US/UK - Return expectations for opportunistic real estate strategies targeting the UK and US may be too high, experts have warned.
Institutional capital has been raised by a number of opportunistic real estate fund managers on the promise of double digit returns from investing in highly discounted or distressed opportunities in both countries.
But Real Capital Analytics has warned that both the UK and US markets still have issues to resolve - such as lack of financing, low prospects for rent and occupancy growth - and that focusing on discounts to peak values, rather than future risks, could lead to disappointment.
"A great deal of opportunistic capital is being accumulated in the hopes of achieving outsized returns in the US and UK property markets," said RCA in a new Global Currents report.
"The huge price discounts available may seem enticing, but no matter how cheap an investment may appear, if prices don't rise, investors don't gain.
"With the US and UK economies still shedding jobs and with no solution to the debt problem in sight, it could be a long time before property prices head north again."
Spreads between property yields and risk-free rates have started to settle and they are highest in the UK and North America.
Spreads in Hong Kong, for example, have compressed significantly since the end of 2008, indicating that the Hong Kong market is a much safer bet for price appreciation than the UK or US, RCA concluded.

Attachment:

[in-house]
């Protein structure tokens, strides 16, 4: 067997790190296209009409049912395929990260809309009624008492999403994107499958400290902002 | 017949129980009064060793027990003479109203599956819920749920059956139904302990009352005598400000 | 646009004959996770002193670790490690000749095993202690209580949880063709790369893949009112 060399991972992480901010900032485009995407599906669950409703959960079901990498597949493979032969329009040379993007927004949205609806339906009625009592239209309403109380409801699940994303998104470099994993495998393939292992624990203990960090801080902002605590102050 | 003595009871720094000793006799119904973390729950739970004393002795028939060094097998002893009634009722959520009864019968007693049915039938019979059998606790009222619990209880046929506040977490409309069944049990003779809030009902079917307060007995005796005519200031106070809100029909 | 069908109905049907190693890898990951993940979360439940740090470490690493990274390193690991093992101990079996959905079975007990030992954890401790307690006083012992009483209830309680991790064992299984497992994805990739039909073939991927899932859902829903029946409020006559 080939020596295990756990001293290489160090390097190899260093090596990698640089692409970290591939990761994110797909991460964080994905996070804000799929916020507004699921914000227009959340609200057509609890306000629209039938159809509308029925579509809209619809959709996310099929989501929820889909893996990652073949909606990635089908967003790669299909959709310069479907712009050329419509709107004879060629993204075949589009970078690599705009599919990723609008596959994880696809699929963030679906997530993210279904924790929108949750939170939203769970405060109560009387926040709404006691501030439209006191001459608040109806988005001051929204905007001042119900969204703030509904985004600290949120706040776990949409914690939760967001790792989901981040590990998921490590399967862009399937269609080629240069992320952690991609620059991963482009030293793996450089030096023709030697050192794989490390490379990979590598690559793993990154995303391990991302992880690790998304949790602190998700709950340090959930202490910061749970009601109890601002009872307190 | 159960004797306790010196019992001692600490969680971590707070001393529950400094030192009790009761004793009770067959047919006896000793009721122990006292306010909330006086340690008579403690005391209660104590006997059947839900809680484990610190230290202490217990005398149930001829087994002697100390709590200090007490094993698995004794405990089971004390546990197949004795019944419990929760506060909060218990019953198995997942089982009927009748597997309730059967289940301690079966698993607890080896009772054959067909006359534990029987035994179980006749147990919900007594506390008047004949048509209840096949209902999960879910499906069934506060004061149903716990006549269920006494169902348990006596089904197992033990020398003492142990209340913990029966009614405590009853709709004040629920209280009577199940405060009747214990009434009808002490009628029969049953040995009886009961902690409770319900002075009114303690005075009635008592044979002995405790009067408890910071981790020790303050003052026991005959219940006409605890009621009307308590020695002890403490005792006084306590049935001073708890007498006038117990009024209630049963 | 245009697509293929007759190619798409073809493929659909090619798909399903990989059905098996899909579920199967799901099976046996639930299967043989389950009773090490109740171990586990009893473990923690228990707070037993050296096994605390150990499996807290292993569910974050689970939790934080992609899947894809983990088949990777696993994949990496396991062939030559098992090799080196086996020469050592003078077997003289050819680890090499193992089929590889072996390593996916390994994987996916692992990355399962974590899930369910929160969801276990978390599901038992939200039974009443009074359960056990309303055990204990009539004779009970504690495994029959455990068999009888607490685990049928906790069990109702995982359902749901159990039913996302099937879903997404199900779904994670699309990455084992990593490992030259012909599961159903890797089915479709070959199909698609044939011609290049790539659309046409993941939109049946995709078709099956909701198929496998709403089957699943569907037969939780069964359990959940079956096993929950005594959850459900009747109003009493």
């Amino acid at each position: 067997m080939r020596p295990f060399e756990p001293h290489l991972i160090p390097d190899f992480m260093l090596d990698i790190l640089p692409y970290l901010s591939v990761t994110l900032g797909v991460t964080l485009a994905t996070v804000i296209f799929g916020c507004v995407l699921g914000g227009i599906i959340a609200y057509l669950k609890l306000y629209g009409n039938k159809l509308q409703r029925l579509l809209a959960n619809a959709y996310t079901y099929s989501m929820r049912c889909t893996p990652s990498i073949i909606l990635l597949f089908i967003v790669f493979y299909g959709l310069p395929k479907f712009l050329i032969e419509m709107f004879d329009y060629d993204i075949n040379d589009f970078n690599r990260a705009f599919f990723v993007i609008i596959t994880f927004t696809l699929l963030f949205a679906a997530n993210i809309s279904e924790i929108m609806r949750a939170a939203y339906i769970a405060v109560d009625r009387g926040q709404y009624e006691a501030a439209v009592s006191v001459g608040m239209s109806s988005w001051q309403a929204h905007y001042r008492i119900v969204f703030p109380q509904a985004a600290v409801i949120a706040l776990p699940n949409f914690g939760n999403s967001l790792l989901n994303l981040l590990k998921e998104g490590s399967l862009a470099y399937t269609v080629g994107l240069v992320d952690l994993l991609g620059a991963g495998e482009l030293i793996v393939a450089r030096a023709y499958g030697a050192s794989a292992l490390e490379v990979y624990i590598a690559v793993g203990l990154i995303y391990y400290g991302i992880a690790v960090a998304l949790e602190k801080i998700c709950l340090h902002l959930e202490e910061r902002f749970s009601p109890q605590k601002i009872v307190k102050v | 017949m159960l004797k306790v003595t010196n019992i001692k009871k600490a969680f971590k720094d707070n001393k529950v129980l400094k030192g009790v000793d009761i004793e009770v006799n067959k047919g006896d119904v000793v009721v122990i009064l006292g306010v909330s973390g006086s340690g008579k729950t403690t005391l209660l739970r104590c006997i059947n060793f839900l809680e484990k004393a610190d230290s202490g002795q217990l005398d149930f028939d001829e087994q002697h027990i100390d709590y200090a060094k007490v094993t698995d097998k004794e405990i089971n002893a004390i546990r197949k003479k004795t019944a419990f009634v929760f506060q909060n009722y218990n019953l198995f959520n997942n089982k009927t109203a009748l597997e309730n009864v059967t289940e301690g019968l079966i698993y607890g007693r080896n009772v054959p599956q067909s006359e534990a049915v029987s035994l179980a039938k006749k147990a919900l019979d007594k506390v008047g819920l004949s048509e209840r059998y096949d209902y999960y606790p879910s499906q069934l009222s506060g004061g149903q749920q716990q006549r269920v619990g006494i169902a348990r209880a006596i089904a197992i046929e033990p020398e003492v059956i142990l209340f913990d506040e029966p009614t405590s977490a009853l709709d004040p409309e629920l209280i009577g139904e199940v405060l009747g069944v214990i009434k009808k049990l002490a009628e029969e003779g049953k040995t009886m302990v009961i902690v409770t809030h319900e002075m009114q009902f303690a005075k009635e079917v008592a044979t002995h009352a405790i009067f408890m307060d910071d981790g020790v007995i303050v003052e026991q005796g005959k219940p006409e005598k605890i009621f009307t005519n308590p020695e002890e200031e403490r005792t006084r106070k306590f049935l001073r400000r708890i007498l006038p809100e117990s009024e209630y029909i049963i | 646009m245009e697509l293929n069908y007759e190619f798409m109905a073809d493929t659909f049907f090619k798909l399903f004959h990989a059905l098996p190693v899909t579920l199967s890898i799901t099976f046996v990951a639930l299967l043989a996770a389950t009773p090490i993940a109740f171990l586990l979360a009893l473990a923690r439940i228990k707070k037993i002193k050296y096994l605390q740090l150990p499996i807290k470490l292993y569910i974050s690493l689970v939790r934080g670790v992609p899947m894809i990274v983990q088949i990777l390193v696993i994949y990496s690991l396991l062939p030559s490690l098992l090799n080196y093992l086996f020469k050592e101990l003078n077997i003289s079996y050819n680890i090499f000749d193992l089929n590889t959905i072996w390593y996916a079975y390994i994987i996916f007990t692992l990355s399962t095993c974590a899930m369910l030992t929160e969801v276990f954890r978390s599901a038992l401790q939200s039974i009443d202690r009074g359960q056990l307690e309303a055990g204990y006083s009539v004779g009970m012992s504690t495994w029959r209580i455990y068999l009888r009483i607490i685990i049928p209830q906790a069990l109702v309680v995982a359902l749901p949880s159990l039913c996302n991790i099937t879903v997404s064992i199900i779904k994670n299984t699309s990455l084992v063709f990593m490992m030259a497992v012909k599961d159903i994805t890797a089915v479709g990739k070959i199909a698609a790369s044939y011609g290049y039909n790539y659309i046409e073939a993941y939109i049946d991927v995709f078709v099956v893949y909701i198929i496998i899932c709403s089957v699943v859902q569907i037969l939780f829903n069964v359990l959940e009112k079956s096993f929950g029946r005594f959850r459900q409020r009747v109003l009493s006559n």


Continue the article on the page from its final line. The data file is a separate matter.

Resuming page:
Meanwhile, finance and real estate experts from CB Richard Ellis have also questioned the wisdom of seeking double digit returns from UK real estate in the coming years.
Robin Hubbard, executive director at CBRE Finance, said prime assets in the UK, where yields are now seeing downward pressure, will not generate the sufficient internal rates of return for many opportunistic investors.
Non-prime assets were unlikely to provide double digit return opportunities either, given that the secondary market was expected to suffer further given the lack of financing and dire occupational outlook.
Nick Axford, EMEA head of research and consulting at CBRE, said there were a lot of fund managers looking to buy non-prime assets, in many cases to actively manage them and add value, and they would have difficulty pricing them in the current market.
He said scores of properties across the UK were "messy" properties, often near the end of tenant leases, in secondary locations or of poor quality, and pricing such assets depended on the medium-term outlook, which was not clear.
"Some of the return expectations out there will have to come down," he said.